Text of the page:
It’s never too early to start planning for Monterey Car Week.

For several years, we organized a casual drive from Portland down the Pacific Coast.

On our last trip, our motley crew included an Autozam AZ-1, an Alfa Giulia Super and Berlina, and a Citroën DS21 Decapotable.

It won’t surprise you to learn that fewer cars arrived in Monterey than left Portland. And that a brake master cylinder replacement at 7:00 a.m. in Berkeley, CA, was a part of the festivities.

The madcap fun came to a halt due to the pandemic and some other challenges.

Is it time to revive this event? Perhaps.

Here’s what I am considering:

Our little road trip would be open to all cars, of any year and model. The older the better, of course. Dogs and kids welcome. Only SCM Members, please. People would be free to join or leave at any point.

At the moment, our 1971 Mercedes 250C is the leading contender as our ride.

We would depart Portland on Monday, August 14. Heading down I-5 to Eugene, OR, we then take Highway 38 to Highway 101 and run along the coast with lunch near Bandon, OR.

That night we would aim to spend in Eureka, CA. That’s over 400 miles of driving, so perhaps Brookings, OR, on the California border might be a more achievable destination.

Tuesday, August 15, we continue through the redwoods, visit the Trees of Mystery, Paul Bunyan and Babe the Blue Ox and the Drive-Thru Tree. (I am thinking we will skip The Lost Coast this year due to the recent landslides.)

Then we continue south, overnighting north of the Bay Area, in Santa Rosa or Novato, CA. Wednesday, after morning traffic is over, we cross the Golden Gate Bridge and head south on 101 to Monterey, cutting over on Highway 156 to Highway 1 before the afternoon traffic.

We should arrive in Monterey by late afternoon on Wednesday, August 16.

My plan is to have a central location in Monterey, where I can meet and greet SCM Members Thursday through Saturday.  

There are a lot of moving pieces that have to come together for this to work, including my finding the right place to hang. I’d prefer not to battle the Monterey hurricane, sprinting from one event to the other 24 hours a day.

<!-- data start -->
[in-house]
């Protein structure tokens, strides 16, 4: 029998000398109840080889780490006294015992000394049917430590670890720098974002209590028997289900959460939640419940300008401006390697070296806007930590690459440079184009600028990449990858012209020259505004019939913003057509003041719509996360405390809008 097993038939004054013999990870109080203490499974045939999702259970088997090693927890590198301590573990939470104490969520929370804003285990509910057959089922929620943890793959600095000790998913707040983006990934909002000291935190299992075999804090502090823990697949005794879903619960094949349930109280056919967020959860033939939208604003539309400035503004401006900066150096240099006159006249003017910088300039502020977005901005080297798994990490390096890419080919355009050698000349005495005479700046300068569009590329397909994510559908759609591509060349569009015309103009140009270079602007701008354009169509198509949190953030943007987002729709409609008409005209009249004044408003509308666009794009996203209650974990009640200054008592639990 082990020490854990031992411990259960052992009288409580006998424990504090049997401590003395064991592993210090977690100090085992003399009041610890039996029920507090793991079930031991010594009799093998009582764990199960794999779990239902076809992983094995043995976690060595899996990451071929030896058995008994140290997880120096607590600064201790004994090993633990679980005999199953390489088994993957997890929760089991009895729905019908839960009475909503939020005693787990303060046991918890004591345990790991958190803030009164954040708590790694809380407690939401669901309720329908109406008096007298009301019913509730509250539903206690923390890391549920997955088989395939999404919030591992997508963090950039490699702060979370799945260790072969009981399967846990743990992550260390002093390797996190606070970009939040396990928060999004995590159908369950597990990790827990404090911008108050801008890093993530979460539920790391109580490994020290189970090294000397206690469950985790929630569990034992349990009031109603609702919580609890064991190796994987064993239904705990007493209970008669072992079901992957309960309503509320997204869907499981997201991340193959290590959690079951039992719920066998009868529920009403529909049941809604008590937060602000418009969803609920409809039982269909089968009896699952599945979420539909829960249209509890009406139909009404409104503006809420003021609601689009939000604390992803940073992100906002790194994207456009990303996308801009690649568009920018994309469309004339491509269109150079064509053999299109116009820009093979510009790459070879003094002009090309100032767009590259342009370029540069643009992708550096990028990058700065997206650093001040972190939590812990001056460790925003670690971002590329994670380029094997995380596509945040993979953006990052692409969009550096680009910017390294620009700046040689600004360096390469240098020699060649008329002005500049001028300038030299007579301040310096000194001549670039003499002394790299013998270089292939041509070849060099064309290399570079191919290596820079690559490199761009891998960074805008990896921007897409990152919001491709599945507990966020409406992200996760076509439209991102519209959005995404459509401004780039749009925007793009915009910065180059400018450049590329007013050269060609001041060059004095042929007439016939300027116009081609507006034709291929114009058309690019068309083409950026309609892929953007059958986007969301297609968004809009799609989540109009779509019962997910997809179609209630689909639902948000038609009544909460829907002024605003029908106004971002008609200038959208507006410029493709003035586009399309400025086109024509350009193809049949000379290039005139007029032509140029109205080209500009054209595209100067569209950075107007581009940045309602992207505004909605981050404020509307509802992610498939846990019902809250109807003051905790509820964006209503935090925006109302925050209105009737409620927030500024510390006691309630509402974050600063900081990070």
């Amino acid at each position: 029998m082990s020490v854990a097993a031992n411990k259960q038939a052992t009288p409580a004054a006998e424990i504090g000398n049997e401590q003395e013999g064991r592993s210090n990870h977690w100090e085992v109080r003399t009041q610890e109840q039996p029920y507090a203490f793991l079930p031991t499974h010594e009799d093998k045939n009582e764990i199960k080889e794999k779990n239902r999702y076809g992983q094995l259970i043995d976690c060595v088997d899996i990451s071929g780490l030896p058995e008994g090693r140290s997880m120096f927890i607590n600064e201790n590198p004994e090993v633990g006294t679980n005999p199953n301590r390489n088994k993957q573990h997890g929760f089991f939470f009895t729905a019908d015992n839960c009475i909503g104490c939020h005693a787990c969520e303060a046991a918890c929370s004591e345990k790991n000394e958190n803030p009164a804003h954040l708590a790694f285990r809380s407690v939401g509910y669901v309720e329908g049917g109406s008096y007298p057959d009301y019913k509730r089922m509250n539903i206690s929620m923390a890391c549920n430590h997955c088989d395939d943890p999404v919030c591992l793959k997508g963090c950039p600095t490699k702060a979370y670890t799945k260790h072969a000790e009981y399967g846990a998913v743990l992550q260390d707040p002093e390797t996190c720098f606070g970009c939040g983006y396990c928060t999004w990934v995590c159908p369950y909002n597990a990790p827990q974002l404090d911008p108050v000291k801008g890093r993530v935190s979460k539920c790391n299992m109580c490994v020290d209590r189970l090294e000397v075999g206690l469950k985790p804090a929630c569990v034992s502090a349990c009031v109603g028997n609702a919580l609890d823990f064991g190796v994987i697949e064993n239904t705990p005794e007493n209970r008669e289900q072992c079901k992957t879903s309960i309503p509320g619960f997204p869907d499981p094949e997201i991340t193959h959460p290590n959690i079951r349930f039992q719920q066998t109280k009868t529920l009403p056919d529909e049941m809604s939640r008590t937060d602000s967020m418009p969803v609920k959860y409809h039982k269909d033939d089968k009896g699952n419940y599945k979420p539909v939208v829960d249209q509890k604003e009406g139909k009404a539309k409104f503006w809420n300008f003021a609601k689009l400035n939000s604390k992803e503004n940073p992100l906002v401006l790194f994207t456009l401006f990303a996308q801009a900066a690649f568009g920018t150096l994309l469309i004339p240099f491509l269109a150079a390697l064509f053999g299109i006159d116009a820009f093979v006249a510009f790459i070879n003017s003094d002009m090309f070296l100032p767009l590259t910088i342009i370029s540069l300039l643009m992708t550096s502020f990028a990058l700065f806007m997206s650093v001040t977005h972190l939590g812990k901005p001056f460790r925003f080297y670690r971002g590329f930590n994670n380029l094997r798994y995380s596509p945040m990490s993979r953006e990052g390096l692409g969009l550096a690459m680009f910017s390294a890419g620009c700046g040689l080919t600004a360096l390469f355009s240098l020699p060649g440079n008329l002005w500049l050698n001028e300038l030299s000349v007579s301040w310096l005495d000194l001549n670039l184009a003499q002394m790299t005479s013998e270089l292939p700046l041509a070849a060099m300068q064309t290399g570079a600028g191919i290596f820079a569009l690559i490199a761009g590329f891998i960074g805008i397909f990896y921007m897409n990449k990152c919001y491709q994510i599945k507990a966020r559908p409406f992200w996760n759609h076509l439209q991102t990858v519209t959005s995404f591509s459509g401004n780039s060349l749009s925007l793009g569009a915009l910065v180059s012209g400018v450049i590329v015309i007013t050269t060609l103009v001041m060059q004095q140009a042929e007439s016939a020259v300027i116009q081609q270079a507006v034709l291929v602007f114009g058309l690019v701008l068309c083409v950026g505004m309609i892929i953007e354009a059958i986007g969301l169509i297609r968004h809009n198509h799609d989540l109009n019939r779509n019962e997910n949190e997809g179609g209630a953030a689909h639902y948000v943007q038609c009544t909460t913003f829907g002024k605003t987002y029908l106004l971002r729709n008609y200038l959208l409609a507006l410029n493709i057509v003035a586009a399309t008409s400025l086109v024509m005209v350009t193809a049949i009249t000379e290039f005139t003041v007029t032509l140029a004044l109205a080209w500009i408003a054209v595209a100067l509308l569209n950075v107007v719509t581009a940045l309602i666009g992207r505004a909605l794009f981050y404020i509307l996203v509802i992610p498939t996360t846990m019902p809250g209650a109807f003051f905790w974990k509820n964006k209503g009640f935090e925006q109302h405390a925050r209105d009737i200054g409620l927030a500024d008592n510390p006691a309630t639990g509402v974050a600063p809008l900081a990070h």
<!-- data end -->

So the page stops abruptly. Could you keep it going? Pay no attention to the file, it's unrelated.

On our drive, everyone would arrange their own room reservations. We could have dinners together each evening. No route books, no swag (except for maybe a window cling), and no support aside from your cellphone and whatever towing service you have.

We would just be a few goofy people who want to drive our old cars on an adventure.

If you’re interested, drop me an email.



  1. Keith, I have done the very route you describe several times but with some extra side roads thrown in. My trips down to the Monterey area have been to attend Miatas at Mazda Raceway Laguna Seca now known as the Miata Reunion. This year the Reunion returns to California at Sonoma Raceway in October and I am planning to make a similar road trip down. Driving California Hwy 1 in a nimble sports car, top down, under a canopy of eucalyptus trees with their scent mingling with the sea air and the sun light flickering through them. Well, that is an experience every car enthusiast owes themselves! Someday, someday I hope to make to Monterey for the concours, I feel like I owe myself that one too.

  2. I’m putting the finishing touches on an East Coast version of your tour. A group of us will be leaving from the Charlotte, N.C. area, driving our Cobras and GT350 Shelbys to Amelia Island. By highway, the trip takes about six hours, but we’ll take secondary roads, overnighting in Savannah, arriving in Florida a day-and-a-half later. After enjoying everything the Concours has to offer, we’ll take the faster routes back home.

  3. I think you’ve got the right idea!

    Unless you’re in an absolute hurry to get there, the lesser-traveled roads with the nifty kitsch and roadside attractions make the trip eminently more enjoyable. You’ll have something to talk about for years to come.

    Save the frantic trip for the return drive- after you’ve stayed too long and are in danger of being late for work on Monday! 🤣